Another Obamacare Delay For Businesses, But Not For Individuals
The White House on Monday announced it would give mid-sized employers more time to determine how to comply with the so-called “employer mandate” in the Affordable Care Act.
Republicans immediately drew attention to the fact that, despite the fact employers are catching a break, individual Americans would still be required to obtain health insurance under the “individual mandate” provision of ACA.
Essentially, the newest change says businesses with 50 to 99 full time employees now have until 2016 to provide health insurance to those employees. Those with 100 or more workers will have additional time, depending on the percentage of full-time employees they have. Companies with fewer than 50 workers remain exempt from the mandate.
J.D. Piro at Aon Hewitt said, “Complying with the (Affordable Care Act) is a complex task for many employers. The decision to phase in the 95 percent coverage requirement is a welcome development that will give organizations more time to implement these changes effectively and without having to incur penalties.”
According to the White House, small companies employing fewer than 50 workers comprise about 96 percent of all employers in the U.S. Those companies were and remain exempt from the “employer mandate” to provide health-care coverage.
Large companies with 100 or more employees, which the administration said made up about two percent of employers and already offer quality health-care coverage to their workers, have to provide health care to 70 percent of their full-time employees by 2015 and 95 percent by 2016. Previously they would have had to cover 95 percent in 2015.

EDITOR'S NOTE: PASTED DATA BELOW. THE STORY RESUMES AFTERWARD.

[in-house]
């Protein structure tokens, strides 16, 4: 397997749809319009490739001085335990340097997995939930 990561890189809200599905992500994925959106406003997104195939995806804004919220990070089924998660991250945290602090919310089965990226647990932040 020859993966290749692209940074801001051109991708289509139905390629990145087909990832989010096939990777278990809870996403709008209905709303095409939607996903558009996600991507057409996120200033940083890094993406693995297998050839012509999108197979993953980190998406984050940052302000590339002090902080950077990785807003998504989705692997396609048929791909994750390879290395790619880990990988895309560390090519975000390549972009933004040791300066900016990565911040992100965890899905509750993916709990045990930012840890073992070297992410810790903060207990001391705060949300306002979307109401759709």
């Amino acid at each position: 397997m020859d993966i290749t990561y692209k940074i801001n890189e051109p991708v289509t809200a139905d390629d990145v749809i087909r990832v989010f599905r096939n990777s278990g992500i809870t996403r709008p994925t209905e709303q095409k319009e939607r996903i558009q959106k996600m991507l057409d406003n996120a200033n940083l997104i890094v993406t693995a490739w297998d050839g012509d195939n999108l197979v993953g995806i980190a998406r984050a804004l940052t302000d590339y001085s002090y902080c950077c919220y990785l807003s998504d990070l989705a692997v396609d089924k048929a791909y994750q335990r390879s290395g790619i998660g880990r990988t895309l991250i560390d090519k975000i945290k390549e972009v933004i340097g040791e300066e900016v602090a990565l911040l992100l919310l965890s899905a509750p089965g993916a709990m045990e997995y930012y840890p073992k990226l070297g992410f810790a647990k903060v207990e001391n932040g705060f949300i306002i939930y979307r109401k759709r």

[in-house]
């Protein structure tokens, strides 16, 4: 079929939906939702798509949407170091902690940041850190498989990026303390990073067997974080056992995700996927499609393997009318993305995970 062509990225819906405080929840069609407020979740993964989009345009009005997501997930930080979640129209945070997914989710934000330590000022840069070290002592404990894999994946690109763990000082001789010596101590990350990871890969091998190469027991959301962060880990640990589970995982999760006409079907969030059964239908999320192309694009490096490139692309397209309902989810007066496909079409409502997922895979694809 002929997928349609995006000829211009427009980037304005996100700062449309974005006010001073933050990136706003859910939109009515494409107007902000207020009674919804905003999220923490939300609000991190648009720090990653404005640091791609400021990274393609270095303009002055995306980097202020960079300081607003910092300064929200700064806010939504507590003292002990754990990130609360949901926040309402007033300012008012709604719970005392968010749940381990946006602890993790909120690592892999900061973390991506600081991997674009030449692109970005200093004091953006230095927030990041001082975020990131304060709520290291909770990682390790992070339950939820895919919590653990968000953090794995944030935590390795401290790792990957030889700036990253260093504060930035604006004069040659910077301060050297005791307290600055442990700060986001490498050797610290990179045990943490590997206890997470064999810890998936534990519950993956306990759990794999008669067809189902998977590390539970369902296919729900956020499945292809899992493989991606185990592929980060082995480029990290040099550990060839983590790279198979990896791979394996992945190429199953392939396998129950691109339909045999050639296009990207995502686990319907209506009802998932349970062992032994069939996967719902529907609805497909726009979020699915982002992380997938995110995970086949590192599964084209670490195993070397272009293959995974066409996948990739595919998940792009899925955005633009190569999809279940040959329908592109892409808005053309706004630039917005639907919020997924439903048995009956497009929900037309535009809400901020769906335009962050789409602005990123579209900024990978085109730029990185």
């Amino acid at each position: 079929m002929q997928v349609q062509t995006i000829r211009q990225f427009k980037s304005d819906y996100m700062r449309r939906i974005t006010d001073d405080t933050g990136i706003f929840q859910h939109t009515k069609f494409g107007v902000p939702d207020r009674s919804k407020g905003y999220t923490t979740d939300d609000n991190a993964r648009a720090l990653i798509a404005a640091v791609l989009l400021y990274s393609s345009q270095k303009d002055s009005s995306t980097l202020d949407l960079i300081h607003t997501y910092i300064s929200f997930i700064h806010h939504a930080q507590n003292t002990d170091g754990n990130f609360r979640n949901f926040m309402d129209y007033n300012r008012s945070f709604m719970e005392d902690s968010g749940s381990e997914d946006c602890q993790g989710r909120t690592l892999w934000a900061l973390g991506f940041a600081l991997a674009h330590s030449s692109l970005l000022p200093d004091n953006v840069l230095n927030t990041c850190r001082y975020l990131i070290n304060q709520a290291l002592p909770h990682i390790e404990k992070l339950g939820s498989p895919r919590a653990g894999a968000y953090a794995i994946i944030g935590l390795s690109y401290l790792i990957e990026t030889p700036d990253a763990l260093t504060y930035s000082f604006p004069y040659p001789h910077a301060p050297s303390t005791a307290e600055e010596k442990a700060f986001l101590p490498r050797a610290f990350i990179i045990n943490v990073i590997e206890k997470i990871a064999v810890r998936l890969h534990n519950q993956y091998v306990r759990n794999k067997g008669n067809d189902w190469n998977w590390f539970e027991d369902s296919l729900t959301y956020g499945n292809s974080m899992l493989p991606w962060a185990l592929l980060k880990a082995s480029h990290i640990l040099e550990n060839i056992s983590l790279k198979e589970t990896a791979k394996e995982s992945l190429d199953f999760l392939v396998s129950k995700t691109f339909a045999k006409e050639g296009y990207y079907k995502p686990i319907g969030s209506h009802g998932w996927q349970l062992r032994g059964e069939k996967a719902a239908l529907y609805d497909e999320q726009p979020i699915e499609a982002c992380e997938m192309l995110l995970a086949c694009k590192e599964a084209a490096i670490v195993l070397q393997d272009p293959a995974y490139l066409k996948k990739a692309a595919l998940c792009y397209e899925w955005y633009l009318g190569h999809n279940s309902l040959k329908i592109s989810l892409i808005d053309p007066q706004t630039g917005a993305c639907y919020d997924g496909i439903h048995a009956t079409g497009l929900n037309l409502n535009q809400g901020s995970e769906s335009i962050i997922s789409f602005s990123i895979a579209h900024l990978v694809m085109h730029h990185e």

Companies in the middle (50 to 99 workers), which the administration said also made up about two percent of employers, will need to report on coverage for employees in 2015, but will have until 2016 to actually provide the coverage.
Among Republicans complaining about the latest change, Fox News reported that House Speaker, John Boehner said, “Once again, the president is giving a break to corporations while individuals and families are still stuck under the mandates of his health-care law. And, once again, the president is rewriting law on a whim." Boehner added, "If the administration doesn't believe employers can manage the burden of the law, how can struggling families be expected to?"
One possible bit of fallout from this latest change could be that with fewer employers providing health-care coverage prior to 2016, more individuals might seek subsidized coverage on the government exchanges, thereby increasing the cost to taxpayers.
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